Could Blockchain Solve Climate Change, Rather Than Create It?

By Omaid Hiwaizi, CMO of Sharing Economy at World Mobile

Bitcoin and Ethereum tend to be the blockchains decision makers outside the industry think about when distributed ledger technology is raised—including as it relates to climate change. The two largest and most veteran blockchains have developed a reputation for negative climate impact, famously brought to mainstream headlines back in May when Elon Musk walked back his earlier announcement that Tesla would accept bitcoin payments due to the blockchain’s hefty environmental toll. 

But dismissing blockchain as environmentally harmful based on its earliest versions is a mistake, particularly when there are already greener blockchains, such as Cardano, on the market. Beyond being more eco-friendly, such blockchains offer promising potential as tools to actually fight against climate change.

There are two issues at hand. The world faces a climate crisis, but it also faces a climate-governance crisis: We know what we need to do to slow or halt climate change, but we don’t know how to actually go about it. The 2015 Paris Agreement  marked a historic turning point for global climate action. While there has been some progress in terms of climate change, global warming is set to exceed the agreed thresholds. New and innovative solutions need to be put in place and hold countries accountable who are breaking the Paris Agreement. By adding blockchain to the list of methods to fight against climate change, we can encourage countries who are actually making progress to keep up the good work while discouraging countries who aren't. 

How can blockchain actually fight climate change?

Of the many uses blockchain can offer in fostering better climate governance, it can be used to boost global cooperation. The information stored on a blockchain is immutable and tamper-proof. This is useful for generating a single source of trust for any kind of information. 

We have only scratched the surface as to what blockchain technology can do. Until now, it has provided the building blocks for what is known as decentralized autonomous organizations. It has been researched as a potential alternative governance mechanism at the national level. In 2020, government organizations in North America adopted blockchain solutions that contributed to 46 percent of the growth of the global blockchain market. But the benefits of using blockchain at the international level would be far more substantial.

Blockchain can be used to tackle climate change in three main verticals:

1. Boosting transparency

Fake news for and against climate change is widespread. Better and reliable information is required to ensure two different stakeholders don’t claim carbon-offset credits for the same project, for example. Smart contracts on the blockchain can be used to verify ownership. 

Another task is to verify carbon-offsetting activities actually took place. Blockchain and IoT devices could provide more trustworthy information and in real-time in both of these scenarios. 

2. Enforcing climate commitments

Using smart contracts, blockchains could mitigate the risk of going backward, by forcing states to make their commitments to climate change with a deposit. If a state fails to comply with its carbon-offset commitments, its deposit could be taken and redistributed to those that have upheld theirs.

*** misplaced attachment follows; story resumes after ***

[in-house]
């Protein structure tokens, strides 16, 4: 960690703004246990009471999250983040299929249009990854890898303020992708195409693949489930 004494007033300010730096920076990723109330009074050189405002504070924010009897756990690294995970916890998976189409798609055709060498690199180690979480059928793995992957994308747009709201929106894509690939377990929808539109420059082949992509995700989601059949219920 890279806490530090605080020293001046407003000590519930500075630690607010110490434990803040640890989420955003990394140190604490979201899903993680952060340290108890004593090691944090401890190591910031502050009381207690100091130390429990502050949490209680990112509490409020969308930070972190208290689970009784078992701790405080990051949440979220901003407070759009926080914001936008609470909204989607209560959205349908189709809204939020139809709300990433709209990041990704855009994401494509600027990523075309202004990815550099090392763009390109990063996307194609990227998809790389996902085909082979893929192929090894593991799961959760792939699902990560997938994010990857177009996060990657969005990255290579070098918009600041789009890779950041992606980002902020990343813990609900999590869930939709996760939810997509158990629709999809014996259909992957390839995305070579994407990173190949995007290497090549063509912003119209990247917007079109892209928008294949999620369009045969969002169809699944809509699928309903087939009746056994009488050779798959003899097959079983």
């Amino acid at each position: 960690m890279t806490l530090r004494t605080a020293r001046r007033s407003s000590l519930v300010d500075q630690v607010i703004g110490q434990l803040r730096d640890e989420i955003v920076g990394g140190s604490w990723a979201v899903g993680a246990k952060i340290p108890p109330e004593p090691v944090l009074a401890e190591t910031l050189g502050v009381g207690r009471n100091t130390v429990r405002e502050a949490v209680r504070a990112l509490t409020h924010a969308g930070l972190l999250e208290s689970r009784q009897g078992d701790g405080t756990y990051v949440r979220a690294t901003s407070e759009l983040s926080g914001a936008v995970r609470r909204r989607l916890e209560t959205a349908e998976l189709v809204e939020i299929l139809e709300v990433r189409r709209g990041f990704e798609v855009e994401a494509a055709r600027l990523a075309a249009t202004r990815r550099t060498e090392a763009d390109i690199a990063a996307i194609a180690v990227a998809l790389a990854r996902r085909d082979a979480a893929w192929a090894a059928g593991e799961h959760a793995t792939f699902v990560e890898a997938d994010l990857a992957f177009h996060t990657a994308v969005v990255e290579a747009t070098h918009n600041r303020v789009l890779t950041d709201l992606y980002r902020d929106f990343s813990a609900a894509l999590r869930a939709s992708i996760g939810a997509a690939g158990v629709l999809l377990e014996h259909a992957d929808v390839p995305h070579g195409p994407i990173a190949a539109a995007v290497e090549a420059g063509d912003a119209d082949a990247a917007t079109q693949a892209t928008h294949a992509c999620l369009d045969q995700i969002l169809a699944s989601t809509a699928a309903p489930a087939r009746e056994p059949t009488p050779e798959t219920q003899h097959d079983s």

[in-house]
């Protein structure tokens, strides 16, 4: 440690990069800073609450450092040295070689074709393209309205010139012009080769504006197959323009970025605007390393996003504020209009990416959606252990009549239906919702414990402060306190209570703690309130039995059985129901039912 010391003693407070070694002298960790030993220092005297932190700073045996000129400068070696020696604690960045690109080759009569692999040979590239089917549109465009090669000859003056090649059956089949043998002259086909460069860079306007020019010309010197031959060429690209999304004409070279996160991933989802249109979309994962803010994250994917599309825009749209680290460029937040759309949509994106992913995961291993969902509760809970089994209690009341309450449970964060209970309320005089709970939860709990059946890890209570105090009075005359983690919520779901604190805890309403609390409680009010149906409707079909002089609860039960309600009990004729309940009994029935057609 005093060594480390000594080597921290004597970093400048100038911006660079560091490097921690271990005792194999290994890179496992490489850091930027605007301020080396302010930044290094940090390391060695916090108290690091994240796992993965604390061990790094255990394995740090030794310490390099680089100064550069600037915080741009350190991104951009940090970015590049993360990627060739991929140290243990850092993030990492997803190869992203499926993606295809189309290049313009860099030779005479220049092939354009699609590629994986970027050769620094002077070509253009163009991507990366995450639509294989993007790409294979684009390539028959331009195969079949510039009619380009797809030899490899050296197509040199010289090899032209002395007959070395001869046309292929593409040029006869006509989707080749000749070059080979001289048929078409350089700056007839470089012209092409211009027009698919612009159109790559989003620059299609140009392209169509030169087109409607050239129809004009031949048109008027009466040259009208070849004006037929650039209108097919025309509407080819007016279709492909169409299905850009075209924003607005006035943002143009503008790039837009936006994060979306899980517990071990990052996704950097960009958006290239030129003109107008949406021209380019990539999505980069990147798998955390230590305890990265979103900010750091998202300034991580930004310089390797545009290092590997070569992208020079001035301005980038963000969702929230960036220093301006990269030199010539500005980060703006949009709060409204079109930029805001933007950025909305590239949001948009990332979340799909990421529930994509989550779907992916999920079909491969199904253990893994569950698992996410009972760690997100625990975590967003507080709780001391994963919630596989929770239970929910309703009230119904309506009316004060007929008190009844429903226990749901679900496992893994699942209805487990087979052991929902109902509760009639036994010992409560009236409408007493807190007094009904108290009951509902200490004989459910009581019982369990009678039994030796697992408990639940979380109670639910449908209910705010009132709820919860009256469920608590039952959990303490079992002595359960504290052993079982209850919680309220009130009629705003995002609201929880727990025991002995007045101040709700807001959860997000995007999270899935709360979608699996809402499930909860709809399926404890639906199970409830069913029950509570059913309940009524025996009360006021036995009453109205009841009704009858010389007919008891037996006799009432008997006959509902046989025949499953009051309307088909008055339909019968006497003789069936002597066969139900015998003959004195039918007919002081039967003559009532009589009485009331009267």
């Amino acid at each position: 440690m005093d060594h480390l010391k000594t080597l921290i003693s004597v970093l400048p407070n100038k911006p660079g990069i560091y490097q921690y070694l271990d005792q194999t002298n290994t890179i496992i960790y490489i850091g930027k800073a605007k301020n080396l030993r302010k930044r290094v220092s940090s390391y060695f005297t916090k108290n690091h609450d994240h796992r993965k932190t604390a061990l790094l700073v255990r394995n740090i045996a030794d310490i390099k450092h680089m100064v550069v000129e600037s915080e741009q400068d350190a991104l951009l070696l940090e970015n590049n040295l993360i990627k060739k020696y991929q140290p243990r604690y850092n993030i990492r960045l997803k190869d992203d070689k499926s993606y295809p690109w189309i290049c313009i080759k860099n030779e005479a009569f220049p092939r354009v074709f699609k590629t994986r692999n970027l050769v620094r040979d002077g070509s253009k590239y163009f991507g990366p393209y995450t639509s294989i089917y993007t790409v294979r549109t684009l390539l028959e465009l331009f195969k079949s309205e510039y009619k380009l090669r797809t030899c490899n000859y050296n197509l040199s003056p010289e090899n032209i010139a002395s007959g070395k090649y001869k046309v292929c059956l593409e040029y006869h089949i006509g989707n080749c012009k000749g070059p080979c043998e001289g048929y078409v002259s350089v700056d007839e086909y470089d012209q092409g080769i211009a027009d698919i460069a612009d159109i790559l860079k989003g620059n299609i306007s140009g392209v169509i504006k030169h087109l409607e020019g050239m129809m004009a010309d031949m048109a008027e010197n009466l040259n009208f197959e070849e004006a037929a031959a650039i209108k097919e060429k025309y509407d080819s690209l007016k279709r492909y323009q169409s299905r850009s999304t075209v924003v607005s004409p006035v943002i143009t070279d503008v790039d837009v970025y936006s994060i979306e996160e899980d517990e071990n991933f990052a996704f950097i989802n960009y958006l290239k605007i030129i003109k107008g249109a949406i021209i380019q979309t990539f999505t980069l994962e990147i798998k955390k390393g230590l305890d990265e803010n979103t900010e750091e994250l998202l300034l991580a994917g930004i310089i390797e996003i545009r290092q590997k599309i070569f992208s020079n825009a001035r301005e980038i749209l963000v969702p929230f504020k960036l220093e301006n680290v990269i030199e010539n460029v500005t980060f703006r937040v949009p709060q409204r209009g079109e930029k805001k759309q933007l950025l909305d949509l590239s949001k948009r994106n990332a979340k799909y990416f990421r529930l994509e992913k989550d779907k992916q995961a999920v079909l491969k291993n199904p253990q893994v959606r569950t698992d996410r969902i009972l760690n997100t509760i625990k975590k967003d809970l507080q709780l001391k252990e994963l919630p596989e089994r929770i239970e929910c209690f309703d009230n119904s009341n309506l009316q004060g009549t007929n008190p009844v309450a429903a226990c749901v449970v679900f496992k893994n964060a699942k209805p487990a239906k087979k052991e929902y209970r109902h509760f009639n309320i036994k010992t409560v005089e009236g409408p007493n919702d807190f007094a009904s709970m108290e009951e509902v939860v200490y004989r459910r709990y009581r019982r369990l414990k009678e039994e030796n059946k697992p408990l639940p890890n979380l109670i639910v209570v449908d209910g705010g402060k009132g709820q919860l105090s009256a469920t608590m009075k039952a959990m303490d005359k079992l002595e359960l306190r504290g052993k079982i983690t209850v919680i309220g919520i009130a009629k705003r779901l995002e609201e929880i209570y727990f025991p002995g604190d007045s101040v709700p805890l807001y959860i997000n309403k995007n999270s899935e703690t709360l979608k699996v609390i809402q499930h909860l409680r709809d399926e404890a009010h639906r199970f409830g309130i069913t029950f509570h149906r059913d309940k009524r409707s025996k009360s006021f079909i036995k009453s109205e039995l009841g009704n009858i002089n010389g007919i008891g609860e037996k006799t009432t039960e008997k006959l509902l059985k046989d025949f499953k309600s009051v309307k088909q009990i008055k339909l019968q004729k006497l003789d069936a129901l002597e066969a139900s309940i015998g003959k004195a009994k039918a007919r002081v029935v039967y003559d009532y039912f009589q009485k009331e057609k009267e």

By staking resources on the blockchain, there is far greater enforcement of the commitments, which is only possible using a smart contract. 

3. Supply chain management & verification

The “ReSea Project” is a perfect example of why verification is incredibly effective. The Danish company (ReSea) executed a successful 305 metric ton plastic waste cleanup in the ocean and the rivers in Indonesia, which was verified using VeChain. VeChain’s “ToolChain” was able to trace the entire clean-up process, tracking plastic waste from where it was taken, how it was sorted, and when it was delivered.

The ToolChain, mints real-time data and records all the steps within the verification process. This enables stakeholders to digitally monitor and audit all plastic collections at all times and can notify any involved parties of any irregularities. This creates an extremely effective verification process without being overcomplicated.

Some powerful governments or enterprises might be unwilling to participate in a system that makes broken promises transparent and automates the punishment process. But as long as there is enough momentum, they might slowly be incentivized to get involved. Transparency in the fight against climate change will accelerate the process of advancing structural change toward reducing carbon emissions—and it’s important decision makers understand the difference between the tech and the digital currencies that popularized it. 


Omaid Hiwaizi is the CMO of Sharing Economy at World Mobile. Hiwaizi has more than 25 years of management and leadership experience in marketing and business strategy, with a particular emphasis on the adoption and growth of technology and the opportunities it brings. Previously, he has held positions such as Global Marketing & Strategy Lead for Blippar and Chief Strategy Officer for Geometry Global in London, as well as serving in senior strategy leadership positions at global digital agency SapientNitro and integrated agency Chemistry.

The views and opinions expressed herein are the views and opinions of the author and do not necessarily reflect those of Nasdaq, Inc.

In This Story


Other Topics

Sustainability ESG Bitcoin